The Cayman Islands is not benefiting directly but indirectly from being a British colony but we pay daily to meet their international obligations in the area of regulations. Therefore, if we pay attention only to the institutions where they demand reforms, without reforming those institutions like the judiciary and police that they control in order to maintain their colonial society; what will occur if it has not already occurred, is that we will find that our political system will become useless and the idea of the rule of law regardless of how perfect our British rulers explain it, will mean only the rule of a local oligarchy made up mostly 
of foreigners.

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14 COMMENTS

  1. Dr. Frank…

    You’ve have not signed your name to this one…but we know who’s written this.

    You’re probably the only one in Cayman with the professional qualifications to have explained this situation in such terms.

    Now, do you see where, as you say, the local government will become useless…as I’ve already pointed out…using the term ‘paralysed’.

    Anyone with a brain should be able to see that the Governor and Police Commissioner, going public with the information of 3 police investigations against Premiere McKeeva Bush was meant to do exactly that.

    Why ? becaue Britain does not agree to this major capital project that he has brokered with the Chinese…they do not trust the Chinese..and neither should we but…

    Stubborn man that he is, he refuses to bend or retract from his position.

    These are classic colonial tactics to force him into retreating from this deal..or be politically neutralised.

    Oh…the British colonial masters know their subjects very well indeed !

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  2. This is not the past…this is very much the present…and the immediate future.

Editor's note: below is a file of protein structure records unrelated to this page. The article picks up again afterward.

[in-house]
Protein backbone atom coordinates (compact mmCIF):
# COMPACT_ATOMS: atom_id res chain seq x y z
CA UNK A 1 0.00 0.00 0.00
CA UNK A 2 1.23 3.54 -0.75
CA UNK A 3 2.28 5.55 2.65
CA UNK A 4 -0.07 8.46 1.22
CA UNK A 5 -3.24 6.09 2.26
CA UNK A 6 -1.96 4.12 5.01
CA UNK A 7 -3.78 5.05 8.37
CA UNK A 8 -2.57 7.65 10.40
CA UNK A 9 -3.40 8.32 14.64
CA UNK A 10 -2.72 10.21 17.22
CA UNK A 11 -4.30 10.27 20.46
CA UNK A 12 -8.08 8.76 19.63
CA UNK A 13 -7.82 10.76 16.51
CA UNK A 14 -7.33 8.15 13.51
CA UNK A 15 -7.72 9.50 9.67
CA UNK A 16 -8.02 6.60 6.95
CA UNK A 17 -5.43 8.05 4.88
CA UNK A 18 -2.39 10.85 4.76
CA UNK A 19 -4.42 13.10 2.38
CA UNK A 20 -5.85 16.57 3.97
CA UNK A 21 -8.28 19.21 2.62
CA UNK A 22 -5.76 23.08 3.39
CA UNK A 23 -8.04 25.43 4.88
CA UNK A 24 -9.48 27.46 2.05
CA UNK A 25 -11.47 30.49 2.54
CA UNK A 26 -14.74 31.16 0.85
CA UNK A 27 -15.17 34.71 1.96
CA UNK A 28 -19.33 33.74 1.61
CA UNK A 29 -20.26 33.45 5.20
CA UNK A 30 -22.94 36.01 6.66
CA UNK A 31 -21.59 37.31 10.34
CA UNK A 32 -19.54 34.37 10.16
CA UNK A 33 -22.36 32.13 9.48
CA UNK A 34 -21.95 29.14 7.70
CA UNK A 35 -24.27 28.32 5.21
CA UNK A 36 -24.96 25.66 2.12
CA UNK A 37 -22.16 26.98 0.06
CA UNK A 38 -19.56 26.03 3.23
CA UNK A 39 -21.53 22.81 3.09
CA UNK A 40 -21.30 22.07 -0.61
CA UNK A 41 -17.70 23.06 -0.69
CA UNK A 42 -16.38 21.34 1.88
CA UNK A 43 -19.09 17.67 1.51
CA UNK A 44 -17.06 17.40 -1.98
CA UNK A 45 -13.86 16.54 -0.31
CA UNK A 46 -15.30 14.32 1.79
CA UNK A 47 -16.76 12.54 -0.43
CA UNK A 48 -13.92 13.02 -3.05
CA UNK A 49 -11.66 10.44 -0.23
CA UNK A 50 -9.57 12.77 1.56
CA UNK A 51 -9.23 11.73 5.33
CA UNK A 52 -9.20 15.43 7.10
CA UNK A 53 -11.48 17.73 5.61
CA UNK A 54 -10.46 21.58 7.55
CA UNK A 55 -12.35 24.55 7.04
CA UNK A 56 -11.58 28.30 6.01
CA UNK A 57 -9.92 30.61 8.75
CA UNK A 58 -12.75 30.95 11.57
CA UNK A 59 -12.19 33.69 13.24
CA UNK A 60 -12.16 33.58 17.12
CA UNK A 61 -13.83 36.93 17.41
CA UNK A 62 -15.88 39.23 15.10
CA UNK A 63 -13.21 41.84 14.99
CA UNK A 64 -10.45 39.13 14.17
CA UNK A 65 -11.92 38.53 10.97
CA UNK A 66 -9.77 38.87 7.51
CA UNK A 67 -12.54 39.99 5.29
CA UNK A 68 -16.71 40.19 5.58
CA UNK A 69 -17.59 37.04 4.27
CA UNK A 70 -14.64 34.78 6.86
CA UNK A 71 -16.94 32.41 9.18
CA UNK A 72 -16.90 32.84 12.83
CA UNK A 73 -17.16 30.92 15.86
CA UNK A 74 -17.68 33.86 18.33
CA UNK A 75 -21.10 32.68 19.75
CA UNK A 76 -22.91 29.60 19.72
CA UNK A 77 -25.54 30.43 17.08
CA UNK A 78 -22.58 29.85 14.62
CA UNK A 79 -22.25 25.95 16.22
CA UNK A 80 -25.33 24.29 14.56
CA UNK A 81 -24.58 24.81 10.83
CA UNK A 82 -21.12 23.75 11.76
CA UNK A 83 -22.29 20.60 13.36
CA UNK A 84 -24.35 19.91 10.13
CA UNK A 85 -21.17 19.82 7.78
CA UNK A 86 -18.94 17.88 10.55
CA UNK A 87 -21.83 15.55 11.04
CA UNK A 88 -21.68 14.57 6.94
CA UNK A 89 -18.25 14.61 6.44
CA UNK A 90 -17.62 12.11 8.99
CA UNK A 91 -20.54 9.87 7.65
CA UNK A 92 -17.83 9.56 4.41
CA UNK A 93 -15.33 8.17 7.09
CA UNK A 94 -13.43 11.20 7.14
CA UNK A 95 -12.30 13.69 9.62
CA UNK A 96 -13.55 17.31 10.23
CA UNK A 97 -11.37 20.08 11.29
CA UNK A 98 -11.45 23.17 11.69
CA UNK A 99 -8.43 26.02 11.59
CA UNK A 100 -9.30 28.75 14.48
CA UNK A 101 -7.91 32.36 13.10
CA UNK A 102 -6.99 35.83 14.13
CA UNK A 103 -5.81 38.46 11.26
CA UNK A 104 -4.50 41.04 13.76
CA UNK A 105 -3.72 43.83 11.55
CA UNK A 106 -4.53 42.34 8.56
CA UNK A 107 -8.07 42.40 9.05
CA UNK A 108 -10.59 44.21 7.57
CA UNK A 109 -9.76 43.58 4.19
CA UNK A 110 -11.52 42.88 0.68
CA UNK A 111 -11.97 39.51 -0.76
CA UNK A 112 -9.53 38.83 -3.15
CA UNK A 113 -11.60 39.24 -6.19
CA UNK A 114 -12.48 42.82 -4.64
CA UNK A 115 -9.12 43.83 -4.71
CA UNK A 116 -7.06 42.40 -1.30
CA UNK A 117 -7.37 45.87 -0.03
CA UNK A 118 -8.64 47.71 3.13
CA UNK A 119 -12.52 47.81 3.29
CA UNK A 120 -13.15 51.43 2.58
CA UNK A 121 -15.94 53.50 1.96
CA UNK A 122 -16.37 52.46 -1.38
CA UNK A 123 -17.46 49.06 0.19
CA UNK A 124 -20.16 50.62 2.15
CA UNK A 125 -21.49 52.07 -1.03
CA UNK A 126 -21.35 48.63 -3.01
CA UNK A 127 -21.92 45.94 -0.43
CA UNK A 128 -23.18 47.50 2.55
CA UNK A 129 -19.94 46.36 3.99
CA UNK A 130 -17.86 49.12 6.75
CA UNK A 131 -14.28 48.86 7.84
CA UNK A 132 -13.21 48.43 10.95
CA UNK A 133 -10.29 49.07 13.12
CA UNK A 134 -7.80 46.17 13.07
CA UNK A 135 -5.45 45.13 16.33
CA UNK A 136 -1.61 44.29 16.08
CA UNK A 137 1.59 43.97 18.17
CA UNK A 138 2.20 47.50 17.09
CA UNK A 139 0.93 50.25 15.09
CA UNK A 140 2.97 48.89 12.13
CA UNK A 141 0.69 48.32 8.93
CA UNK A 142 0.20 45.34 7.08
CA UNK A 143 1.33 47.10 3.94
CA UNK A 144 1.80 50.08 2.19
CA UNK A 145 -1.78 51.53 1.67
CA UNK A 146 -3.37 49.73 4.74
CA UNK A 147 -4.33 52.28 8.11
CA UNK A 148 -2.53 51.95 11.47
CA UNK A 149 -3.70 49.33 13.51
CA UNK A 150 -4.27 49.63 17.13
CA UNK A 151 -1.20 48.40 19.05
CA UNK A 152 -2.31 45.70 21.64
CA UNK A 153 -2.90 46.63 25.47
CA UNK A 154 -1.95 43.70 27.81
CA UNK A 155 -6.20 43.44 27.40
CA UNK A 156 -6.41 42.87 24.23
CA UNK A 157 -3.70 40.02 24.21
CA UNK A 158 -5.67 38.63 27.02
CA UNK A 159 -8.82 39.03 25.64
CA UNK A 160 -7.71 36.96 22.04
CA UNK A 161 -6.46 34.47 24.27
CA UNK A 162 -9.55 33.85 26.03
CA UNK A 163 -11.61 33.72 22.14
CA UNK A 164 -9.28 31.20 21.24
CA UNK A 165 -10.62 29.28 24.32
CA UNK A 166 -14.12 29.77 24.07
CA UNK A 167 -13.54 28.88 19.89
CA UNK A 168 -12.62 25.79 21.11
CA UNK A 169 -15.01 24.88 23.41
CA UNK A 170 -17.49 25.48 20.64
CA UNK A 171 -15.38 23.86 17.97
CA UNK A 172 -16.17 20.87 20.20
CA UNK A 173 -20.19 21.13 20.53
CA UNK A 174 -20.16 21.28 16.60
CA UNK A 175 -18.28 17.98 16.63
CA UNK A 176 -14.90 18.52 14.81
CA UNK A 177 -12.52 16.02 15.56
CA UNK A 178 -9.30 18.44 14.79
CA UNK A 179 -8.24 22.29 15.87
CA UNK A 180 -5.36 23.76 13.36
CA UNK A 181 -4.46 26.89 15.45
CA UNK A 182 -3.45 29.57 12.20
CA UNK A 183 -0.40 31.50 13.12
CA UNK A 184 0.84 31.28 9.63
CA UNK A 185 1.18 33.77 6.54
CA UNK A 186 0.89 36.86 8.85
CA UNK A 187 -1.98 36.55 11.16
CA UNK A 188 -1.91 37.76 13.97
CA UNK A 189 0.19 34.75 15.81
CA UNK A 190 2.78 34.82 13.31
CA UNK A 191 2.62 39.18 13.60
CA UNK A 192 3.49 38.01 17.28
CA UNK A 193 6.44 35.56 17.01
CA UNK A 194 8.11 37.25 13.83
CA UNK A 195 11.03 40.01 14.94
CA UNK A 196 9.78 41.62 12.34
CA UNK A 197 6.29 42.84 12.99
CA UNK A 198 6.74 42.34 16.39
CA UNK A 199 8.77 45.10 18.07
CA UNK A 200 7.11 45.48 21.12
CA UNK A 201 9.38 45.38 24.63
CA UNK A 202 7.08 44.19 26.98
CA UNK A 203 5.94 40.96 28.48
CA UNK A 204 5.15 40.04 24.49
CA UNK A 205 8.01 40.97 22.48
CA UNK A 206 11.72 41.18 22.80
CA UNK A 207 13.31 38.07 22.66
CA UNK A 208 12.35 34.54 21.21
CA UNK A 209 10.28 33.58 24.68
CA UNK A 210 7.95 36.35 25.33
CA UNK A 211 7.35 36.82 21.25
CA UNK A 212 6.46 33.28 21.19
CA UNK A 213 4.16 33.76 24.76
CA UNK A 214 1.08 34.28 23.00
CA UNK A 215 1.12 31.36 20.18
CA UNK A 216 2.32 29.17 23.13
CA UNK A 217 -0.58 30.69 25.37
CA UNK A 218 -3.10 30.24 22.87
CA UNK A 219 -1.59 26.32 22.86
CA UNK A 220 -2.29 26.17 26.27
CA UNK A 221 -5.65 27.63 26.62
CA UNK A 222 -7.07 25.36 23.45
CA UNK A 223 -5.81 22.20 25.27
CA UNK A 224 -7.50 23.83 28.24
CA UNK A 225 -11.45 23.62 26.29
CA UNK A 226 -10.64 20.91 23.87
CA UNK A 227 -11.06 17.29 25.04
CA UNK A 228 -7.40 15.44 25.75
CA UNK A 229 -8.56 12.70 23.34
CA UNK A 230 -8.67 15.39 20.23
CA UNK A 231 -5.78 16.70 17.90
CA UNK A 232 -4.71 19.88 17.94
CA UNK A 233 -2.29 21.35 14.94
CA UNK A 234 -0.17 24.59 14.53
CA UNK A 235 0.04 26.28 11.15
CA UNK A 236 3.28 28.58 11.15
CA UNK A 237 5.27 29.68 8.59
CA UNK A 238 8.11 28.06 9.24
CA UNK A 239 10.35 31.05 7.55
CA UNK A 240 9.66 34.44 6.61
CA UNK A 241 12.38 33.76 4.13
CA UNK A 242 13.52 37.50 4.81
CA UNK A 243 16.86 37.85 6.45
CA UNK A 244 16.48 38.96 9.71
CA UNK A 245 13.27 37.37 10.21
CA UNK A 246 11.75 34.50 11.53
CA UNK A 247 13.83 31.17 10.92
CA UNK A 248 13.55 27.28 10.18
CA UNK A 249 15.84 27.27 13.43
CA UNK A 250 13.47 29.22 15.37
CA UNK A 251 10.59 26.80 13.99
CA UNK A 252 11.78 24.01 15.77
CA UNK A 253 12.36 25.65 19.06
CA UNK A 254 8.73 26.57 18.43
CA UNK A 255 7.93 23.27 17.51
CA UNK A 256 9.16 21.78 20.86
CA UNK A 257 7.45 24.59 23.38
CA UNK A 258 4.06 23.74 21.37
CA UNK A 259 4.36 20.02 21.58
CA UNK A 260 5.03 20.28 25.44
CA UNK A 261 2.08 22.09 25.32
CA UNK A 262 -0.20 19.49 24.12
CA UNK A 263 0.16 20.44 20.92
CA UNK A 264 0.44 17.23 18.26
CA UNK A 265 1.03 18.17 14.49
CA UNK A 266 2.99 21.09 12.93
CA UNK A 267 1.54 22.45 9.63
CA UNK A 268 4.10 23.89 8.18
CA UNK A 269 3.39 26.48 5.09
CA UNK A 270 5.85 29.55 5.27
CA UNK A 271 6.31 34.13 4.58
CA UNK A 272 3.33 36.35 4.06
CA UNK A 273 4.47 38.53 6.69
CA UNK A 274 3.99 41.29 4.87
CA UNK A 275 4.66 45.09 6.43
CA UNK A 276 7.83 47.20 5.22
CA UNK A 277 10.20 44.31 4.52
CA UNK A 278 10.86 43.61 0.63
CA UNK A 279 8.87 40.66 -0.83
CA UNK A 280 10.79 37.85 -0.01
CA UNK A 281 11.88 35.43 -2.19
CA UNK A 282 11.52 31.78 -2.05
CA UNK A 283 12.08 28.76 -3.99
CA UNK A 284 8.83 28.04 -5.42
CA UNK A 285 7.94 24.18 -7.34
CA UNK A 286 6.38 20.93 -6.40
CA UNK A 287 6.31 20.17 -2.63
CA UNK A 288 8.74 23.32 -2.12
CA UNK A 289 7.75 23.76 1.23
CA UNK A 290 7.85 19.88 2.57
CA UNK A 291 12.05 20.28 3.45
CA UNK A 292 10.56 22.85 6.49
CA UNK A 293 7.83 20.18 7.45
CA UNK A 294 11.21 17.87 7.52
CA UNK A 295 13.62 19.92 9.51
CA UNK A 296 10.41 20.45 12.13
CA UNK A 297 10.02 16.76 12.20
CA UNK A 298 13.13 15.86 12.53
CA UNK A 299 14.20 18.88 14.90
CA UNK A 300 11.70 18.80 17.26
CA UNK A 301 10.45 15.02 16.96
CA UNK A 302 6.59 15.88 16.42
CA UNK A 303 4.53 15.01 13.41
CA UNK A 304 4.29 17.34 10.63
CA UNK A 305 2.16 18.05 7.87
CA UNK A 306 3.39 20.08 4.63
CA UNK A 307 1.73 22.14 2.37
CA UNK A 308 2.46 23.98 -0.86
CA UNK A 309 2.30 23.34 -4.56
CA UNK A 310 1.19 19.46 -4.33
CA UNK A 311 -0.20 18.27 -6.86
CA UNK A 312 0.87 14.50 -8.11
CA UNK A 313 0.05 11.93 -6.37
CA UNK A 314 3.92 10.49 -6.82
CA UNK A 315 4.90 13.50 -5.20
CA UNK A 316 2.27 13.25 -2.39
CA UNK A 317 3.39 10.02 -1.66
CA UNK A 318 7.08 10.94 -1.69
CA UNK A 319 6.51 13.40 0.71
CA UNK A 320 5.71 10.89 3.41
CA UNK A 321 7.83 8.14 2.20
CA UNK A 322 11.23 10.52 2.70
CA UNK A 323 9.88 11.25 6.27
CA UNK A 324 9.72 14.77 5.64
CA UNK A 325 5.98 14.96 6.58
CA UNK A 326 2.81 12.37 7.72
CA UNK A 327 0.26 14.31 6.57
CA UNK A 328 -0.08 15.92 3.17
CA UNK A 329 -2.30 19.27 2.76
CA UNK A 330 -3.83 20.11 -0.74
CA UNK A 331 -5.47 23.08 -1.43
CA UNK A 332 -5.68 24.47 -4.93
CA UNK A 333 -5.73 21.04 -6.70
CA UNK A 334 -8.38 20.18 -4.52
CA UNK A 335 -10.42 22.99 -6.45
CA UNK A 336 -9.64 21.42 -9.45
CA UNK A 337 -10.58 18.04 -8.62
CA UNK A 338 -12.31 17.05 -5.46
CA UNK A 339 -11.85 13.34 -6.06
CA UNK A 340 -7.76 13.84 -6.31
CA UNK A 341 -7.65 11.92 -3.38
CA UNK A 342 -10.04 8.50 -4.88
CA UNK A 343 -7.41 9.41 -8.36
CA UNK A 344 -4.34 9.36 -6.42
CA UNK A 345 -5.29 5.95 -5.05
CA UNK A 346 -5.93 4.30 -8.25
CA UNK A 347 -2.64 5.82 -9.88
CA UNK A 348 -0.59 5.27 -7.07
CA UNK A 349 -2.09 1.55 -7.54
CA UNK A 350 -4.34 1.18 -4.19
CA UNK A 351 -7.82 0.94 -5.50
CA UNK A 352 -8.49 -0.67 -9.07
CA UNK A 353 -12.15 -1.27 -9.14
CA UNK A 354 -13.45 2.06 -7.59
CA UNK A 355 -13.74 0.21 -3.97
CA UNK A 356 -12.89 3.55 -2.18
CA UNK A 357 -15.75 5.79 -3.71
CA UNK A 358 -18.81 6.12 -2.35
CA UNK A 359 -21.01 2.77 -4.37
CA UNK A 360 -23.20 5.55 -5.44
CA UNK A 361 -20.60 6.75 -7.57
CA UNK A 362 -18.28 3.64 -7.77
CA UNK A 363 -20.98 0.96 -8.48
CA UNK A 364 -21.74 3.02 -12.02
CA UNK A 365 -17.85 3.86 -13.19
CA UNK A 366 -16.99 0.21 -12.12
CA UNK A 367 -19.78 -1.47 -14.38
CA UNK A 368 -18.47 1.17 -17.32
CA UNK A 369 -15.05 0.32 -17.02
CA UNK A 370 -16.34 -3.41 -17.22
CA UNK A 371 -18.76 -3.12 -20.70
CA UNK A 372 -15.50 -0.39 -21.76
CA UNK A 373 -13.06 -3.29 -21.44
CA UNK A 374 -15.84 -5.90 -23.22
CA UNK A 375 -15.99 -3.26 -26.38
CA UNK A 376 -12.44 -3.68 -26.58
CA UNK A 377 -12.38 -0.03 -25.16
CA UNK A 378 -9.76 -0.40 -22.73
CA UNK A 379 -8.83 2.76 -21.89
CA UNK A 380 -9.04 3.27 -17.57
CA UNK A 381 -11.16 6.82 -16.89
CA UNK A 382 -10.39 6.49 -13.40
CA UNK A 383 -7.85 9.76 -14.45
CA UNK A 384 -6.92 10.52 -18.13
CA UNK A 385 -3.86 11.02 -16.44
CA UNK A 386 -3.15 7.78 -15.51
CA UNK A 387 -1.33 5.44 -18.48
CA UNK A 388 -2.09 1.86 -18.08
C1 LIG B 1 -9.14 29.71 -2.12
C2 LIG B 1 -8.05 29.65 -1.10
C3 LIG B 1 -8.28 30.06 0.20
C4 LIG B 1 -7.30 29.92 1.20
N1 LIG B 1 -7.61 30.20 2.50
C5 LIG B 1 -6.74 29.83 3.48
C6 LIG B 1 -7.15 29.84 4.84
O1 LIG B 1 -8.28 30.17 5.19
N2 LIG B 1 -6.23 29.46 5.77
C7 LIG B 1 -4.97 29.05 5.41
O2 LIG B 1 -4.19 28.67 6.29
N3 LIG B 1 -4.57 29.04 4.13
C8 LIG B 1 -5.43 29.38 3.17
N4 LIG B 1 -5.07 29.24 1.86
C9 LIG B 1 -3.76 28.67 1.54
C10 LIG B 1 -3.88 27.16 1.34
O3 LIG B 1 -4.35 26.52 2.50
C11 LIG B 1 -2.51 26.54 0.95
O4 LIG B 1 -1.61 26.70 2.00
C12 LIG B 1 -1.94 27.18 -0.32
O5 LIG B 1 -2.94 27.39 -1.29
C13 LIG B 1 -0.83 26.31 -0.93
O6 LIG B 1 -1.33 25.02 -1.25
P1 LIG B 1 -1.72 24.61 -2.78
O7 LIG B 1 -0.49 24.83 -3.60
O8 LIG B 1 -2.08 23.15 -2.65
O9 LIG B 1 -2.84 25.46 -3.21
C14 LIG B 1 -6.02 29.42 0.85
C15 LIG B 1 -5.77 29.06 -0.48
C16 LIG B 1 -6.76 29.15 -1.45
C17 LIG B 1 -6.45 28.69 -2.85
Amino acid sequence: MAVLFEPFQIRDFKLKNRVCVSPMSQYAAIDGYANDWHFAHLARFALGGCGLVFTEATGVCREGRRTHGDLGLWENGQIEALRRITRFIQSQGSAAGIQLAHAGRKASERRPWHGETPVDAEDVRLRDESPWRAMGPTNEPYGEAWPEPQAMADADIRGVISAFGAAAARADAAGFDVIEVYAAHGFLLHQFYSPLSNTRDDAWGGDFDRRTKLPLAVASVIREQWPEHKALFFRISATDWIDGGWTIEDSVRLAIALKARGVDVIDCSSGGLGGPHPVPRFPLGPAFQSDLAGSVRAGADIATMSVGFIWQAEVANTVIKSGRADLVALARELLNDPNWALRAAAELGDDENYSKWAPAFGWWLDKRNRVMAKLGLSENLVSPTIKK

Maybe sometimes Dr. Frank should not write is such academic terms, so that the layman can much easier understand the points he’s making; I will not make the same mistake.

    The reality is that this major capital project of the port berthing for cruiseships that the Premiere/UDP is now negotiating will now not go through.

    McKeeva Bush resigning or not resigning in the face of these inconsequential police investigations will not matter one iota.

    When McKeeva Bush chose to do business with China Harbour, a Chinese Govt. state-run company, he has taken on the role to make political connections with a major world state, one that is not a member of the Western coalition of nations, one that has no history of friendship to Britain…and an authority which being the premiere of the Cayman Islands does not give him.

    No non-independent country can make a purely business arrangement with a state-run company without forging a political alliance with that country, either McKeeva Bush is that ignorant that he does not know, this, which I don’t for a minute believe…or he has tried to challenge British authority in Cayman in the most serious of ways.

    Jamaica, as an independent country, can do business with whichever country and companies, they wish; Cayman cannot.

    Simply put…by publicising these police investigations, the British Govt. has diluted his authority to negotiate with China Harbour…and has effectively halted these negotiations; this project will not now see any further progess until it has been re-tendered, according to their wishes.

    Cayman’s premier has seriously overstepped his bounds this time…not in some minor matters of questionable financial dealings that will prove to pan out as nothing…

    No…he has played a major power-play game with…

    The British colonial govt….the original masters of this game of deceit and deception…

    And he’s lost.

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  3. I don’t know anything about Long Celia, but I do know that slavery was outlawed throughout the British Empire in 1807, 13 years before the events Dr Frank is talking about, and that thereafter any slave who set foot on British territory became free.